The Tax Cuts and Jobs Act passed by the US Congress on 17 December 2017, includes Section 199A, a provision that can afford pass-through businesses a 20% deduction of:
- Qualified business income (QBI) from a domestic qualified trade or business (QTOB) operated as a sole proprietorship, partnership, S corporation, trust or estate;
- Combined qualified real estate investment trust (REIT) dividends and qualified publicly traded partnership (PTP) income. This complex law has many technical points too numerous to cover here. However, to illustrate some practical considerations that apply when determining how this law may affect your business, the following are two real-life examples and an important accounting consideration.
Steve operates an online retailer S corporation which pays USD 100,000 in W-2 wages and earns USD 400,000 in net qualified business income. Because he is considered a “high earner” by exceeding the income limits, his deduction is limited to 50% of the W-2 or USD 50,000 which is less than 20% of USD 400,000.
William operates as a sole proprietor and earns USD 500,000 but does not pay any W-2 wages. His deduction is the lesser of 50% of the W-2 wages (or USD 0 in this example), or 20% of the USD 500,000. If he paid out USD 200,000 in employee wages and had USD 300,000 in net business income, his Section 199A deduction would be the lesser of 50% of USD 200,000 or 20% of USD 300,000. In other words, he would deduct USD 60,000 (USD 60,000 is less than USD 100,000).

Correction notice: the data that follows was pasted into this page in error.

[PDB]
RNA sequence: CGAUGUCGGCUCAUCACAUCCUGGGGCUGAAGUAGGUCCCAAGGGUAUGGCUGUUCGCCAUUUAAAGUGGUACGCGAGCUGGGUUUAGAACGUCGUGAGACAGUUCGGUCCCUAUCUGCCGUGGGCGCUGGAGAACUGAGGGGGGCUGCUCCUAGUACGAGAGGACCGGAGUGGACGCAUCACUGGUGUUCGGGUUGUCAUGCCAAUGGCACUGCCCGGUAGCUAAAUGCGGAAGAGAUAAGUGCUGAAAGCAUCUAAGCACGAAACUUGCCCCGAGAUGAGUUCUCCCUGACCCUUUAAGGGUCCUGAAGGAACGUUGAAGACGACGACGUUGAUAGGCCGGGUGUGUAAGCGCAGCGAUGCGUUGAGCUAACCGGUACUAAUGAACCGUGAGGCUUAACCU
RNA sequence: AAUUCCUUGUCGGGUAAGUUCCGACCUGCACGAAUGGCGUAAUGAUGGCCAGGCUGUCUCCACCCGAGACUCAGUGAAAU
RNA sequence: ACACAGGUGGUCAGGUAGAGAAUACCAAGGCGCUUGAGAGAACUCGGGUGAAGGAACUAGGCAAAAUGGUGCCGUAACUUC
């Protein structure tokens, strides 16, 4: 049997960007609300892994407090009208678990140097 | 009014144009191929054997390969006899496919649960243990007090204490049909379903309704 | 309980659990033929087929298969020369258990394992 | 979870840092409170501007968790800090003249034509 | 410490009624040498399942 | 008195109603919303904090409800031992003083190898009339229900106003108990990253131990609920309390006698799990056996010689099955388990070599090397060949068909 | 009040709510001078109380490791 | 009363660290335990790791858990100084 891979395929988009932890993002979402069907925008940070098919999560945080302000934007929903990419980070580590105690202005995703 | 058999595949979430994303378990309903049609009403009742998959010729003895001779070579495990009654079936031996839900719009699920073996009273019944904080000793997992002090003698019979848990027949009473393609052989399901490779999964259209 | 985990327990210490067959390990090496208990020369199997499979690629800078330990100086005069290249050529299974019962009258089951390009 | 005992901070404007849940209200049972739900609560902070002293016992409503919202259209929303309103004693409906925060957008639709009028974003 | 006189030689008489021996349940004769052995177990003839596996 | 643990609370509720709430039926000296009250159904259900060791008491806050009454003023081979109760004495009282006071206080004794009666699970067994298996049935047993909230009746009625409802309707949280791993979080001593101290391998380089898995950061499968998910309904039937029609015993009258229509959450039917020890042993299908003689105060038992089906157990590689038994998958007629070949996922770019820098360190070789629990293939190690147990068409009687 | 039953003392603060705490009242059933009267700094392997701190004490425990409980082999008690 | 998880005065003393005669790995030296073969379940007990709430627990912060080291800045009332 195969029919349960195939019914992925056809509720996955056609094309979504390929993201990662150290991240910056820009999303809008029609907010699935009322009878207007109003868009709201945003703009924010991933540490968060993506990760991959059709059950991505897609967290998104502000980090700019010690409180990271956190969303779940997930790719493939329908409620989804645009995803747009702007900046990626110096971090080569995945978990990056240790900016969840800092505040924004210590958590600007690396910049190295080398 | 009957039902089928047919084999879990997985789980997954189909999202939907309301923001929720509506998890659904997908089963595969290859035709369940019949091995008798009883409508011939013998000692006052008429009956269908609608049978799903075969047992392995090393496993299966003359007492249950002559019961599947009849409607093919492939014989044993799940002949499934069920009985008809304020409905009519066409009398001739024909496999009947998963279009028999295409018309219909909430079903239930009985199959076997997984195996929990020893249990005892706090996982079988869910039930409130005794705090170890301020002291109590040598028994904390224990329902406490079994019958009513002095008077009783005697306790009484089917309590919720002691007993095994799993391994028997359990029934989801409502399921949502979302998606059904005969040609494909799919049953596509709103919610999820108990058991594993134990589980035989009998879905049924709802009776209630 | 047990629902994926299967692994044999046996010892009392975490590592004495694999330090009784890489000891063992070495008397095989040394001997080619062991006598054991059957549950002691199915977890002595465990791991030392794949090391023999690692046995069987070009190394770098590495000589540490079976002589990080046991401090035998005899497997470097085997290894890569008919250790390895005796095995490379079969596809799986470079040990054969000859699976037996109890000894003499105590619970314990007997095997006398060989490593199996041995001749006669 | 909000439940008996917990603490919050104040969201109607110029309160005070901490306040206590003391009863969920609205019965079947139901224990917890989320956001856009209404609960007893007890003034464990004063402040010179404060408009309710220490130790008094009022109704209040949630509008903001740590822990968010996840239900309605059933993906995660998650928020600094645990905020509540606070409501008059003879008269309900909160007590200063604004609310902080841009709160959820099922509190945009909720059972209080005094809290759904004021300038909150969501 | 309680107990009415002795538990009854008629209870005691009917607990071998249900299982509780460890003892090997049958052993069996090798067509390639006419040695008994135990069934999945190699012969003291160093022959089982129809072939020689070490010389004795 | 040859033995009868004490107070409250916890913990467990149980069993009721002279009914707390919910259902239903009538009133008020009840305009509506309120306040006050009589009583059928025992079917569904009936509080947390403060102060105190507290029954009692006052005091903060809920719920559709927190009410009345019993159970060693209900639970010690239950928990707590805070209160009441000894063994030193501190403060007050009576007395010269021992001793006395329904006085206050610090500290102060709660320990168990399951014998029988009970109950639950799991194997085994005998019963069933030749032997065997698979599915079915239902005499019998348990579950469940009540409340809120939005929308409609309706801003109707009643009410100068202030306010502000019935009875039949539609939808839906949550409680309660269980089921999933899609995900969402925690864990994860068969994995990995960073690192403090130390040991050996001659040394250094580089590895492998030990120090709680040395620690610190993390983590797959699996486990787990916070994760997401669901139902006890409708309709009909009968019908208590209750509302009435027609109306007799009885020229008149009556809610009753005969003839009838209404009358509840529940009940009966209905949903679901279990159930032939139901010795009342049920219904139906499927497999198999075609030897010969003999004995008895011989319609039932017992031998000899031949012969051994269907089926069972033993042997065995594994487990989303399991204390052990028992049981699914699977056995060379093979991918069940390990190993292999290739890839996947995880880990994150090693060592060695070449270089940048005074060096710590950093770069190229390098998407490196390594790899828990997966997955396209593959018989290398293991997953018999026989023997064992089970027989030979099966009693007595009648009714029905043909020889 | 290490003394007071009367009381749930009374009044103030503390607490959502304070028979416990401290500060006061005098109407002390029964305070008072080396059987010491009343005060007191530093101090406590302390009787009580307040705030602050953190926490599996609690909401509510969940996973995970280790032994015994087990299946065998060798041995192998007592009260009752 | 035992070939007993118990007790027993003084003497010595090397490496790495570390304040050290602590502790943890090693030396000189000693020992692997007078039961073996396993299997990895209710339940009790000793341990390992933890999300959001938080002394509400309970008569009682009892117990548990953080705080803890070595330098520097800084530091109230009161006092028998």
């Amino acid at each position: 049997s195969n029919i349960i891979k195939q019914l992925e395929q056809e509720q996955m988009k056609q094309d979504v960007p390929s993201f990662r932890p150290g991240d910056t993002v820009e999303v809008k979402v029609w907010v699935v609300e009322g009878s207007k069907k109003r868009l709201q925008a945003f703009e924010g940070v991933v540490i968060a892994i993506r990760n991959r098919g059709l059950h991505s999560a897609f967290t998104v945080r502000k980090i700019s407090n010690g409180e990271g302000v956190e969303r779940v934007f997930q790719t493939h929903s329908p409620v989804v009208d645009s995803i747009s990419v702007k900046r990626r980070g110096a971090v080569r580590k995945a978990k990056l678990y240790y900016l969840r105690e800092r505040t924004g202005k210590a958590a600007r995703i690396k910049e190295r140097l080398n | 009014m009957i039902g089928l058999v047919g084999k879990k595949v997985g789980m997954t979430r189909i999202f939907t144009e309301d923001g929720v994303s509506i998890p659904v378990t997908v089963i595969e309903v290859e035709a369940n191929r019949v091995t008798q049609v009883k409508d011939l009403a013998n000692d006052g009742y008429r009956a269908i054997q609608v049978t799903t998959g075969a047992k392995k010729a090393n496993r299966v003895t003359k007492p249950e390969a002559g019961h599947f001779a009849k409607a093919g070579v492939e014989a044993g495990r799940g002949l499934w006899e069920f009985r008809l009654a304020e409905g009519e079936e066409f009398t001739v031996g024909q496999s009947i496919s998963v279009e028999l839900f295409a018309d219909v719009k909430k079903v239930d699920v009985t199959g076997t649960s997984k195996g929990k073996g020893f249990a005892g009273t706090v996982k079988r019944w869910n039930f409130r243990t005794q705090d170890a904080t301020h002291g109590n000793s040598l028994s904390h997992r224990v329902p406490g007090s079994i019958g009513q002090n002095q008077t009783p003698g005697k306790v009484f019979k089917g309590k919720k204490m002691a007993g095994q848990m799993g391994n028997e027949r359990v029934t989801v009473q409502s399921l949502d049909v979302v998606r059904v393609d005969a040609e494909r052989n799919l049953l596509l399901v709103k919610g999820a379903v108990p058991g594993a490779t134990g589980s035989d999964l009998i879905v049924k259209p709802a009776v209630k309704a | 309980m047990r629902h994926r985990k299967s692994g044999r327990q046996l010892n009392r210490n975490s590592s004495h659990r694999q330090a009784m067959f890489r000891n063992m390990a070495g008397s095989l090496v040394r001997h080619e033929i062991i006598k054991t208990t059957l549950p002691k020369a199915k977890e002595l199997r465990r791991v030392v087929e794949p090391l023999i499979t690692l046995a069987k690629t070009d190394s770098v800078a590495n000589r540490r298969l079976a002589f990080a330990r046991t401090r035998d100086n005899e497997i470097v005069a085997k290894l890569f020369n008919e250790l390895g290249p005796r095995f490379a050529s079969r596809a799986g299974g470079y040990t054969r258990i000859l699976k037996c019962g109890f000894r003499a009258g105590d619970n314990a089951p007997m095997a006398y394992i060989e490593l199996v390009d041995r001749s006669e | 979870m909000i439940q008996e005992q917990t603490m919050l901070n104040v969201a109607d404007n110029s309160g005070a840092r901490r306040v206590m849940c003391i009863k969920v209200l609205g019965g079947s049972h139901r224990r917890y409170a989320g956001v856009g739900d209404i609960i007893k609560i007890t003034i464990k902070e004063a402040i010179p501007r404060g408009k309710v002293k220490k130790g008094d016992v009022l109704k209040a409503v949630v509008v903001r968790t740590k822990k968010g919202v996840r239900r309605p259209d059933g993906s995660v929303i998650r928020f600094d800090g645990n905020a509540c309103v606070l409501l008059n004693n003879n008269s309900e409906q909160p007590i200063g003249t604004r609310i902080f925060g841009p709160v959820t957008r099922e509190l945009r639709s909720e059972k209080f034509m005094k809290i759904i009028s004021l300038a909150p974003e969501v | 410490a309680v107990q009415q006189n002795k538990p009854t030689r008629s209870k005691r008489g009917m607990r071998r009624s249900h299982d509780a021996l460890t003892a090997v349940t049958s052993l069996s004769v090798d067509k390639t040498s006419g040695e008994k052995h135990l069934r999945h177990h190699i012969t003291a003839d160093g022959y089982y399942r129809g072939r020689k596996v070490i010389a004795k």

To maximize the credit, one practical consideration with an “S” Corp with no employees other than the shareholders is the ratio of shareholder wages to net income before shareholder wages. The magic number is 2:7. Using this ratio can potentially bring the effective federal tax rate down from 37% to 30%.
As stated, Section 199A of the new US tax law is complex and warrants careful study by a business’ accounting professionals to confirm eligibility and derive the maximum benefit.